A Demographic Catastrophe: Fewer and Fewer Residents in Dubrovnik

Lauren Simmonds

Dubrovnik is seeing its permanent resident list lose numbers, fast…

As Dubrovacki Dnevnik reported on the 6th of May 2017, there seems to be a systematic decrease in the general population of permanent residents in Dubrovnik. At present, it is reported that 1,557 residents live within the city’s historic centre, in 568 private households. Around 30 percent of the population is aged 65 and over, while just over ten percent are under the age of 15. These are the results of the Demographic Analysis and the Internal Population Census conducted in late 2016 as part of the development of a Sociological and Demographic Study.

It is well known, at least within the city, that many people are finding it more and more difficult, and more and more inconvenient to live peacefully in Dubrovnik, particularly in the central area. With many former residents moving away and leaving their former Old City apartment to be rented out to tourists, the trend in depopulation within the walls seems set to continue on this path. This may be just one of the reasons for such a downhill turn.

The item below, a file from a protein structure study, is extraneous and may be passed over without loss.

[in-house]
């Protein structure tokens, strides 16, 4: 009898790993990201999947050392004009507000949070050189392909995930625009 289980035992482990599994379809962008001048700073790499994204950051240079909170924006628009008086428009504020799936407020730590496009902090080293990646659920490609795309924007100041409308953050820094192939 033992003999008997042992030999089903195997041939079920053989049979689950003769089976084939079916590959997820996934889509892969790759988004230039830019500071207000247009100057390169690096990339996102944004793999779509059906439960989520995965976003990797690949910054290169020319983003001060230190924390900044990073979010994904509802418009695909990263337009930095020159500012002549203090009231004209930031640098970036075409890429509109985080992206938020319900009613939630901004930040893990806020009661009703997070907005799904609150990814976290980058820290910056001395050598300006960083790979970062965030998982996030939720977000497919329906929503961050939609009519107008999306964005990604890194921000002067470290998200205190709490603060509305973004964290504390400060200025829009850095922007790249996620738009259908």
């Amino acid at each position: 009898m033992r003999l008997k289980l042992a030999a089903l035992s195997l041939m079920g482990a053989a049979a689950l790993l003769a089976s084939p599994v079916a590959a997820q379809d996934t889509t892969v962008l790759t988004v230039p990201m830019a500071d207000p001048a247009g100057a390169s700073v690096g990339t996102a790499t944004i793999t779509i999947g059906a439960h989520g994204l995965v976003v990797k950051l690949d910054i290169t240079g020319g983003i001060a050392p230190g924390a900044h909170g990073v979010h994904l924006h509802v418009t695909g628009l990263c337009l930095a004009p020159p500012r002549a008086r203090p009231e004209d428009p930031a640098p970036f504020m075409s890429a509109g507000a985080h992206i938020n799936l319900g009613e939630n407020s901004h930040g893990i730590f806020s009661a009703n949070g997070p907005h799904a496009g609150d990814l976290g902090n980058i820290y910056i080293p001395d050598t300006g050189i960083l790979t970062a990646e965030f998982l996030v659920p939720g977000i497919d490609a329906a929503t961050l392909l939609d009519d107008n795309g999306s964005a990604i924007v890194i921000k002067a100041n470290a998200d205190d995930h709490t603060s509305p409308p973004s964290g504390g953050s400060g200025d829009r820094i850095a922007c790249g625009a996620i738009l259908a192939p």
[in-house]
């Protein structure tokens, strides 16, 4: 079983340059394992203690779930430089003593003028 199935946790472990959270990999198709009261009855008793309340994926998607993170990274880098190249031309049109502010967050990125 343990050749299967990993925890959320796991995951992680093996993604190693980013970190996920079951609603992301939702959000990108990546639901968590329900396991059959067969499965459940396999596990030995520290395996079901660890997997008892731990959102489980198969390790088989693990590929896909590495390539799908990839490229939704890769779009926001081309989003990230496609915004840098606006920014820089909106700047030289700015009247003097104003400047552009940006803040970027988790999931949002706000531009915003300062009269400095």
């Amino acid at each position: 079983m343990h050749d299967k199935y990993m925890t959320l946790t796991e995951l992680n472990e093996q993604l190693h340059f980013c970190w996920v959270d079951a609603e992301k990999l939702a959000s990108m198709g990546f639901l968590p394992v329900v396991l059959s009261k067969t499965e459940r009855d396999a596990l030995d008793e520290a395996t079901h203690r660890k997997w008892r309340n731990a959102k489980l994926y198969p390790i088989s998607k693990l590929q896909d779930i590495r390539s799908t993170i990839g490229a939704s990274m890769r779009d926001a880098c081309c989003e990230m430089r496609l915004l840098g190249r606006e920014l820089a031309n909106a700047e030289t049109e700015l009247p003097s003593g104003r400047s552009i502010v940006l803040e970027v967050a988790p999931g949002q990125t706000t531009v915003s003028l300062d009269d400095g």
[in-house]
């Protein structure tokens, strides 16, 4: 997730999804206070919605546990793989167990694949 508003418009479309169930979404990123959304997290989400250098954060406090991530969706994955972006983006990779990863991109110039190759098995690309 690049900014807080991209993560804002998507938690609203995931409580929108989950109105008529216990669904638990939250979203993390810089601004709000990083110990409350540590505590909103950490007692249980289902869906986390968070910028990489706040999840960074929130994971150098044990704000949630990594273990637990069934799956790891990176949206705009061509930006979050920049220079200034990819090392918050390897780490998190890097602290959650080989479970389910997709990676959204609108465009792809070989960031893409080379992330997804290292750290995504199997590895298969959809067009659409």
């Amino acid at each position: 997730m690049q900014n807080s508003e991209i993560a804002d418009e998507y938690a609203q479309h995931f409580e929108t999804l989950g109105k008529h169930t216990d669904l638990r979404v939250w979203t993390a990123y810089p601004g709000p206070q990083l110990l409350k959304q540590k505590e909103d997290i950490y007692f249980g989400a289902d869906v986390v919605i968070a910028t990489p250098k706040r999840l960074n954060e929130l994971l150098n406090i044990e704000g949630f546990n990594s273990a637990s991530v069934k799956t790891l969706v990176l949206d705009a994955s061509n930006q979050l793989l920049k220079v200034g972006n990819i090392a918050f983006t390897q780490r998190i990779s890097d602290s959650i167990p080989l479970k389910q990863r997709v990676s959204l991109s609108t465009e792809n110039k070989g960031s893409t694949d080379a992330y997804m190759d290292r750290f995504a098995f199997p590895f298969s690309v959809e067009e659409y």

Since the last nationwide census was conducted in 2011, there appears to have been somewhat of a black hole in Dubrovnik, as the 2011 census showed that there were 2116 inhabitants. Demographic analysist Sanja Klempic Bogadi called it a ”demographic catastrophe” due to the fact that almost 500 residents have been ”lost” in the past five years. At the end of 2016, there were reportedly 1640 inhabitants living within Dubrovnik’s historical centre, with some people apparently unwilling to provide their information and therefore excluded from the total number.

Sanja Klempić Bogadi reminds us that data shows that in 1967, which is not so long ago in general terms, there were 5872 recorded inhabitants, a culmination of a demographic which continued to go downwards until the 1990s, particularly after the city’s historical centre lost more than 20 percent of its population in a relatively short period of just 10 years. Sadly, this points to an intensive level of depopulation. Sanja remarked that the aging trend of the population is concerning and places Dubrovnik’s historic centre in a rather negative situation. 

20 percent of the population claimed they had various health issues and required help in their day to day lives, it has also been reported that a third of all households in the centre have only one person living in them.

The question put by Sanja Klempic Bogadi is: ”If UNESCO is protecting heritage, and residents (of that heritage) are part of the way of life, what will be left to protect if nobody lives in the (old) city?”


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